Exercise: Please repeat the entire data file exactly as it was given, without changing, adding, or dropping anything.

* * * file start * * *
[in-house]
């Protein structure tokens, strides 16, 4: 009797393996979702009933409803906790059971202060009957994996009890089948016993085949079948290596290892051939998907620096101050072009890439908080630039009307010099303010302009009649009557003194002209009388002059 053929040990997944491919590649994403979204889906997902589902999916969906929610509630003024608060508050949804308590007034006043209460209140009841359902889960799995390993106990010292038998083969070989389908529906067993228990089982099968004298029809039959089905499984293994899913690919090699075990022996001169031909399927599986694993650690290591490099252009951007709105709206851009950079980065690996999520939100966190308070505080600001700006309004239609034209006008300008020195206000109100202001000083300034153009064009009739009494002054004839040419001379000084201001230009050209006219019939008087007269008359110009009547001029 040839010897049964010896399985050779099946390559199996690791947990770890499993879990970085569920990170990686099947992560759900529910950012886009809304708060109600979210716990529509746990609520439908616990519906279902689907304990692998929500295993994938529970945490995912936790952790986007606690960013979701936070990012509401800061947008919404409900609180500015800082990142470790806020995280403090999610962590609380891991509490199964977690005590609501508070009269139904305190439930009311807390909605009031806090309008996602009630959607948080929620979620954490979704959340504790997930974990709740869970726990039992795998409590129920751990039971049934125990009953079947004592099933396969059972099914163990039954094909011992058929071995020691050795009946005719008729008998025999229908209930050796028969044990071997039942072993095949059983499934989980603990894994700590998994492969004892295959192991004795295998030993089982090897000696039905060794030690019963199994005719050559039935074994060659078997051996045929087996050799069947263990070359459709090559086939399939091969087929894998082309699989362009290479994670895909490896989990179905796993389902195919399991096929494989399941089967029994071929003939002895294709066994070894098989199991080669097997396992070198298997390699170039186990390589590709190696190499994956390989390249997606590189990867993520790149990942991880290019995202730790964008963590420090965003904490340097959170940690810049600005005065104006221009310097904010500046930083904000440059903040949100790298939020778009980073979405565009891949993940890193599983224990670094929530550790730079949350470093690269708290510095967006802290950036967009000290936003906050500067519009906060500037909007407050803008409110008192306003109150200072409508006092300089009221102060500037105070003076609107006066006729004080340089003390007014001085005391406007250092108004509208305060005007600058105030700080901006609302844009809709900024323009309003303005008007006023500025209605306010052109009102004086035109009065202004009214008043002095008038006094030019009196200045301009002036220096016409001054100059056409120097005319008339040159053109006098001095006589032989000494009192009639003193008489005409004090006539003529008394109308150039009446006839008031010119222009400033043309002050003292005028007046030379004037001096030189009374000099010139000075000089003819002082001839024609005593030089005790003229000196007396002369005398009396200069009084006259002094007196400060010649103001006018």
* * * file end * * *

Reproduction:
[in-house]
């Protein structure tokens, strides 16, 4: 009797393996979702009933409803906790059971202060009957994996009890089948016993085949079948290596290892051939998907620096101050072009890439908080630039009307010099303010302009009649009557003194002209009388002059 053929040990997944491919590649994403979204889906997902589902999916969906929610509630003024608060508050949804308590007034006043209460209140009841359902889960799995390993106990010292038998083969070989389908529906067993228990089982099968004298029809039959089905499984293994899913690919090699075990022996001169031909399927599986694993650690290591490099252009951007709105709206851009950079980065690996999520939100966190308070505080600001700006309004239609034209006008300008020195206000109100202001000083300034153009064009009739009494002054004839040419001379000084201001230009050209006219019939008087007269008359110009009547001029 040839010897049964010896399985050779099946390559199996690791947990770890499993879990970085569920990170990686099947992560759900529910950012886009809304708060109600979210716990529509746990609520439908616990519906279902689907304990692998929500295993994938529970945490995912936790952790986007606690960013979701936070990012509401800061947008919404409900609180500015800082990142470790806020995280403090999610962590609380891991509490199964977690005590609501508070009269139904305190439930009311807390909605009031806090309008996602009630959607948080929620979620954490979704959340504790997930974990709740869970726990039992795998409590129920751990039971049934125990009953079947004592099933396969059972099914163990039954094909011992058929071995020691050795009946005719008729008998025999229908209930050796028969044990071997039942072993095949059983499934989980603990894994700590998994492969004892295959192991004795295998030993089982090897000696039905060794030690019963199994005719050559039935074994060659078997051996045929087996050799069947263990070359459709090559086939399939091969087929894998082309699989362009290479994670895909490896989990179905796993389902195919399991096929494989399941089967029994071929003939002895294709066994070894098989199991080669097997396992070198298997390699170039186990390589590709190696190499994956390989390249997606590189990867993520790149990942991880290019995202730790964008963590420090965003904490340097959170940690810049600005005065104006221009310097904010500046930083904000440059903040949100790298939020778009980073979405565009891949993940890193599983224990670094929530550790730079949350470093690269708290510095967006802290950036967009000290936003906050500067519009906060500037909007407050803008409110008192306003109150200072409508006092300089009221102060500037105070003076609107006066006729004080340089003390007014001085005391406007250092108004509208305060005007600058105030700080901006609302844009809709900024323009309003303005008007006023500025209605306010052109009102004086035109009065202004009214008043002095008038006094030019009196200045301009002036220096016409001054100059056409120097005319008339040159053109006098001095006589032989000494009192009639003193008489005409004090006539003529008394109308150039009446006839008031010119222009400033043309002050003292005028007046030379004037001096030189009374000099010139000075000089003819002082001839024609005593030089005790003229000196007396002369005398009396200069009084006259002094007196400060010649103001006018």